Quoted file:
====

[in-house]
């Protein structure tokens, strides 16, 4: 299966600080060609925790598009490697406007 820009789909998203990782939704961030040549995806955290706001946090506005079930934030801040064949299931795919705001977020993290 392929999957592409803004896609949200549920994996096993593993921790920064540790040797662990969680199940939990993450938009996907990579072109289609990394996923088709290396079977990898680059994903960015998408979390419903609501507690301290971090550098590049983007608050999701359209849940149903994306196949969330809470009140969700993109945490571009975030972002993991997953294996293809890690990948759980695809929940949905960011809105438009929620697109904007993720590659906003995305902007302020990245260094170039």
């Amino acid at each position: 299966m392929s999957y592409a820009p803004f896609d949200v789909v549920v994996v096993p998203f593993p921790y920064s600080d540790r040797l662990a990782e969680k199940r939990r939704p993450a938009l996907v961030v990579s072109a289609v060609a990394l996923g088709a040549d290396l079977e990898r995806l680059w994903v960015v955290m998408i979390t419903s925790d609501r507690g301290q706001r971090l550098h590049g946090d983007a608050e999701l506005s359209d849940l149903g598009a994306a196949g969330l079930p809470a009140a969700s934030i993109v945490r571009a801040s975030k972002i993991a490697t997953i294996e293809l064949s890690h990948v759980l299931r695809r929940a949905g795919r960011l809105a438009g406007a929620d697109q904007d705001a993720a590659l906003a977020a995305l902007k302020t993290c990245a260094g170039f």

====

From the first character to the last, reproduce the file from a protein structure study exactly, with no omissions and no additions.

[in-house]
């Protein structure tokens, strides 16, 4: 299966600080060609925790598009490697406007 820009789909998203990782939704961030040549995806955290706001946090506005079930934030801040064949299931795919705001977020993290 392929999957592409803004896609949200549920994996096993593993921790920064540790040797662990969680199940939990993450938009996907990579072109289609990394996923088709290396079977990898680059994903960015998408979390419903609501507690301290971090550098590049983007608050999701359209849940149903994306196949969330809470009140969700993109945490571009975030972002993991997953294996293809890690990948759980695809929940949905960011809105438009929620697109904007993720590659906003995305902007302020990245260094170039």
């Amino acid at each position: 299966m392929s999957y592409a820009p803004f896609d949200v789909v549920v994996v096993p998203f593993p921790y920064s600080d540790r040797l662990a990782e969680k199940r939990r939704p993450a938009l996907v961030v990579s072109a289609v060609a990394l996923g088709a040549d290396l079977e990898r995806l680059w994903v960015v955290m998408i979390t419903s925790d609501r507690g301290q706001r971090l550098h590049g946090d983007a608050e999701l506005s359209d849940l149903g598009a994306a196949g969330l079930p809470a009140a969700s934030i993109v945490r571009a801040s975030k972002i993991a490697t997953i294996e293809l064949s890690h990948v759980l299931r695809r929940a949905g795919r960011l809105a438009g406007a929620d697109q904007d705001a993720a590659l906003a977020a995305l902007k302020t993290c990245a260094g170039f």